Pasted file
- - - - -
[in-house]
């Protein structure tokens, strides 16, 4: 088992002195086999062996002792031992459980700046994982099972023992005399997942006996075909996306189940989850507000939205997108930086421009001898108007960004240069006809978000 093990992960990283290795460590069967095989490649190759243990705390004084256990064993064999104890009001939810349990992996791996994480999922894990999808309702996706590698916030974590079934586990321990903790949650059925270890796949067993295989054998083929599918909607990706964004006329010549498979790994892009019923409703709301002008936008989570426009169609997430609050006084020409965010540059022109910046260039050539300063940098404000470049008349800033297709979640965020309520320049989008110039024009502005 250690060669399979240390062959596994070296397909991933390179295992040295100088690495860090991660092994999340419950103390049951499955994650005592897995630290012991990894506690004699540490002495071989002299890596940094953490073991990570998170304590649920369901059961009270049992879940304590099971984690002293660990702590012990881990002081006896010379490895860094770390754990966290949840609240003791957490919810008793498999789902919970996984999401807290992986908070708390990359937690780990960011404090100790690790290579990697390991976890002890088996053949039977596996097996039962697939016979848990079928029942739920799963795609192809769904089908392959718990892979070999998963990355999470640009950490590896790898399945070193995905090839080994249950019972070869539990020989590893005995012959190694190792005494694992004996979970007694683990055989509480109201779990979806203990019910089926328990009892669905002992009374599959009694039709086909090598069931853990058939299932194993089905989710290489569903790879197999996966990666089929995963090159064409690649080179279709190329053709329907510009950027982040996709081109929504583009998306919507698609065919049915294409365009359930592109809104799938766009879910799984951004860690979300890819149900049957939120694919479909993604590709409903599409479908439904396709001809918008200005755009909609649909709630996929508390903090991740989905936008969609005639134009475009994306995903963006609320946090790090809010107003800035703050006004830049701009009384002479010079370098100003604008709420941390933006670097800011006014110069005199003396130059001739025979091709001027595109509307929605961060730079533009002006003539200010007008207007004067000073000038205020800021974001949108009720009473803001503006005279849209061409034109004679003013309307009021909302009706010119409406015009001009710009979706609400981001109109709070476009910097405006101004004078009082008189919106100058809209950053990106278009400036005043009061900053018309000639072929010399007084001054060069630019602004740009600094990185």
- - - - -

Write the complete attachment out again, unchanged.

[in-house]
């Protein structure tokens, strides 16, 4: 088992002195086999062996002792031992459980700046994982099972023992005399997942006996075909996306189940989850507000939205997108930086421009001898108007960004240069006809978000 093990992960990283290795460590069967095989490649190759243990705390004084256990064993064999104890009001939810349990992996791996994480999922894990999808309702996706590698916030974590079934586990321990903790949650059925270890796949067993295989054998083929599918909607990706964004006329010549498979790994892009019923409703709301002008936008989570426009169609997430609050006084020409965010540059022109910046260039050539300063940098404000470049008349800033297709979640965020309520320049989008110039024009502005 250690060669399979240390062959596994070296397909991933390179295992040295100088690495860090991660092994999340419950103390049951499955994650005592897995630290012991990894506690004699540490002495071989002299890596940094953490073991990570998170304590649920369901059961009270049992879940304590099971984690002293660990702590012990881990002081006896010379490895860094770390754990966290949840609240003791957490919810008793498999789902919970996984999401807290992986908070708390990359937690780990960011404090100790690790290579990697390991976890002890088996053949039977596996097996039962697939016979848990079928029942739920799963795609192809769904089908392959718990892979070999998963990355999470640009950490590896790898399945070193995905090839080994249950019972070869539990020989590893005995012959190694190792005494694992004996979970007694683990055989509480109201779990979806203990019910089926328990009892669905002992009374599959009694039709086909090598069931853990058939299932194993089905989710290489569903790879197999996966990666089929995963090159064409690649080179279709190329053709329907510009950027982040996709081109929504583009998306919507698609065919049915294409365009359930592109809104799938766009879910799984951004860690979300890819149900049957939120694919479909993604590709409903599409479908439904396709001809918008200005755009909609649909709630996929508390903090991740989905936008969609005639134009475009994306995903963006609320946090790090809010107003800035703050006004830049701009009384002479010079370098100003604008709420941390933006670097800011006014110069005199003396130059001739025979091709001027595109509307929605961060730079533009002006003539200010007008207007004067000073000038205020800021974001949108009720009473803001503006005279849209061409034109004679003013309307009021909302009706010119409406015009001009710009979706609400981001109109709070476009910097405006101004004078009082008189919106100058809209950053990106278009400036005043009061900053018309000639072929010399007084001054060069630019602004740009600094990185």